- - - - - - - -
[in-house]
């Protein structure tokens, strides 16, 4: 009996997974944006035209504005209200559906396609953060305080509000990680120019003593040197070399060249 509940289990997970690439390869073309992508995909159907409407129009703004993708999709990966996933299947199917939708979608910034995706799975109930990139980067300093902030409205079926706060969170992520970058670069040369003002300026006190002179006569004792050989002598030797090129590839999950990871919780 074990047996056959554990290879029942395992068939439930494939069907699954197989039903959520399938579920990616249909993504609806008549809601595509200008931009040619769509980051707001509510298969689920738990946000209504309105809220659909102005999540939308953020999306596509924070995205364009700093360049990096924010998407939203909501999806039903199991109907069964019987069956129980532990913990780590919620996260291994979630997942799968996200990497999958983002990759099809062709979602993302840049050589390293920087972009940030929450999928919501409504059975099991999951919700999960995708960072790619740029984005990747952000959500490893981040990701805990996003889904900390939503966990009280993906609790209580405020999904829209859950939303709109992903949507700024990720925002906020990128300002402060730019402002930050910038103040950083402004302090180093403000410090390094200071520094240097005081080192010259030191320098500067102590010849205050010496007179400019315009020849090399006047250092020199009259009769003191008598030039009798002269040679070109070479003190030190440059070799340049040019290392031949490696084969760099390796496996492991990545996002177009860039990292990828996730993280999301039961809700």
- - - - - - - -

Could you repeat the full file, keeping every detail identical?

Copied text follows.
[in-house]
């Protein structure tokens, strides 16, 4: 009996997974944006035209504005209200559906396609953060305080509000990680120019003593040197070399060249 509940289990997970690439390869073309992508995909159907409407129009703004993708999709990966996933299947199917939708979608910034995706799975109930990139980067300093902030409205079926706060969170992520970058670069040369003002300026006190002179006569004792050989002598030797090129590839999950990871919780 074990047996056959554990290879029942395992068939439930494939069907699954197989039903959520399938579920990616249909993504609806008549809601595509200008931009040619769509980051707001509510298969689920738990946000209504309105809220659909102005999540939308953020999306596509924070995205364009700093360049990096924010998407939203909501999806039903199991109907069964019987069956129980532990913990780590919620996260291994979630997942799968996200990497999958983002990759099809062709979602993302840049050589390293920087972009940030929450999928919501409504059975099991999951919700999960995708960072790619740029984005990747952000959500490893981040990701805990996003889904900390939503966990009280993906609790209580405020999904829209859950939303709109992903949507700024990720925002906020990128300002402060730019402002930050910038103040950083402004302090180093403000410090390094200071520094240097005081080192010259030191320098500067102590010849205050010496007179400019315009020849090399006047250092020199009259009769003191008598030039009798002269040679070109070479003190030190440059070799340049040019290392031949490696084969760099390796496996492991990545996002177009860039990292990828996730993280999301039961809700």